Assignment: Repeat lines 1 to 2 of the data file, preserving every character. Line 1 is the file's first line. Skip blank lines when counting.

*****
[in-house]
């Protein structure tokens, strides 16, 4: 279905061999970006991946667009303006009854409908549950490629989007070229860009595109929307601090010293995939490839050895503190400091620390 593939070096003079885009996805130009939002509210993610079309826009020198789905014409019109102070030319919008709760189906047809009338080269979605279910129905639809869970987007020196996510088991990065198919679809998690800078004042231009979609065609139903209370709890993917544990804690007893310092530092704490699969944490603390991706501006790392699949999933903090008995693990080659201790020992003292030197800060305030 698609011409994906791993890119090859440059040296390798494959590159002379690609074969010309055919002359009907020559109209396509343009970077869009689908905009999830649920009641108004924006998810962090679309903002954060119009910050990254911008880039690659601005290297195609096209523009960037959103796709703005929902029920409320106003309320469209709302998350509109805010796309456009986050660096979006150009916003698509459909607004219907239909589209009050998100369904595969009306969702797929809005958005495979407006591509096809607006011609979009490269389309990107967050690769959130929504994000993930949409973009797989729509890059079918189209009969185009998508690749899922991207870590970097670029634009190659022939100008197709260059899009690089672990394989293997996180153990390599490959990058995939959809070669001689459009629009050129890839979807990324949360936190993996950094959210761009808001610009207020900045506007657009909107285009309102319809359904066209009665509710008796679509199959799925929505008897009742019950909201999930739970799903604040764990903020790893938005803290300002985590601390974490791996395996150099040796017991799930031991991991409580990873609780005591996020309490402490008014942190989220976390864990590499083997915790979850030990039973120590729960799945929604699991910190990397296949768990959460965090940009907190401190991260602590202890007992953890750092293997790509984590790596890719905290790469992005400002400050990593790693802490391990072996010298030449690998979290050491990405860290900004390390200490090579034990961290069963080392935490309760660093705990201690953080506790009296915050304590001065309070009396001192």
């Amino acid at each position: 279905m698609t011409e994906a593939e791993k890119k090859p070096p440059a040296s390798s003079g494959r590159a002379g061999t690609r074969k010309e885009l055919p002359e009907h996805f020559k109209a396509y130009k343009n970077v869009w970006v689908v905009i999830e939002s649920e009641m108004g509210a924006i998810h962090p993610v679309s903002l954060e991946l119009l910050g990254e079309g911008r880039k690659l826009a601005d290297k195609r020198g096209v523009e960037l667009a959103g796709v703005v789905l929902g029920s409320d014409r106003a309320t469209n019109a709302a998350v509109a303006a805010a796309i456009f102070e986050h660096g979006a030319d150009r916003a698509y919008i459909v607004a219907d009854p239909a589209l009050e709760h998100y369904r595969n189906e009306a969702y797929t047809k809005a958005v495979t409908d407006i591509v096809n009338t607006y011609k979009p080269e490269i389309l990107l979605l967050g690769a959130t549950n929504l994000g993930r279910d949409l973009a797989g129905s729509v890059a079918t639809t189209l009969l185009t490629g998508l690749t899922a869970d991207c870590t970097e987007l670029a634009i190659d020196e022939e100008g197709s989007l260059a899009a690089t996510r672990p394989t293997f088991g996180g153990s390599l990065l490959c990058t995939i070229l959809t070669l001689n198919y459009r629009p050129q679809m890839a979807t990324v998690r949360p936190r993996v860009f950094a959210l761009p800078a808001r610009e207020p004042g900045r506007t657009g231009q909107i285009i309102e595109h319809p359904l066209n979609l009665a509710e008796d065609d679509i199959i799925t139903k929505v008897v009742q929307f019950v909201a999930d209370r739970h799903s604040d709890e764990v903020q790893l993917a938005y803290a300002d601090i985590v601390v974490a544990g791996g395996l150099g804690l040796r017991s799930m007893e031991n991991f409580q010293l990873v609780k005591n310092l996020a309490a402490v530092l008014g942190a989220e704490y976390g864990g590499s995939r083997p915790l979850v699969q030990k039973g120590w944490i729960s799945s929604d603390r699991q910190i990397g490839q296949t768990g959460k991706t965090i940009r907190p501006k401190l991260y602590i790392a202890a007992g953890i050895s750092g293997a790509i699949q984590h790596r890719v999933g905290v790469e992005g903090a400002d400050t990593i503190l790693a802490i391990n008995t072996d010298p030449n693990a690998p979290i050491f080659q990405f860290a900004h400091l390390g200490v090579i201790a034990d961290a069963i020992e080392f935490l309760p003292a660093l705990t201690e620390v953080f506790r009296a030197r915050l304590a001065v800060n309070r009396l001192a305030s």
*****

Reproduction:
[in-house]
């Protein structure tokens, strides 16, 4: 279905061999970006991946667009303006009854409908549950490629989007070229860009595109929307601090010293995939490839050895503190400091620390 593939070096003079885009996805130009939002509210993610079309826009020198789905014409019109102070030319919008709760189906047809009338080269979605279910129905639809869970987007020196996510088991990065198919679809998690800078004042231009979609065609139903209370709890993917544990804690007893310092530092704490699969944490603390991706501006790392699949999933903090008995693990080659201790020992003292030197800060305030 698609011409994906791993890119090859440059040296390798494959590159002379690609074969010309055919002359009907020559109209396509343009970077869009689908905009999830649920009641108004924006998810962090679309903002954060119009910050990254911008880039690659601005290297195609096209523009960037959103796709703005929902029920409320106003309320469209709302998350509109805010796309456009986050660096979006150009916003698509459909607004219907239909589209009050998100369904595969009306969702797929809005958005495979407006591509096809607006011609979009490269389309990107967050690769959130929504994000993930949409973009797989729509890059079918189209009969185009998508690749899922991207870590970097670029634009190659022939100008197709260059899009690089672990394989293997996180153990390599490959990058995939959809070669001689459009629009050129890839979807990324949360936190993996950094959210761009808001610009207020900045506007657009909107285009309102319809359904066209009665509710008796679509199959799925929505008897009742019950909201999930739970799903604040764990903020790893938005803290300002985590601390974490791996395996150099040796017991799930031991991991409580990873609780005591996020309490402490008014942190989220976390864990590499083997915790979850030990039973120590729960799945929604699991910190990397296949768990959460965090940009907190401190991260602590202890007992953890750092293997790509984590790596890719905290790469992005400002400050990593790693802490391990072996010298030449690998979290050491990405860290900004390390200490090579034990961290069963080392935490309760660093705990201690953080506790009296915050304590001065309070009396001192």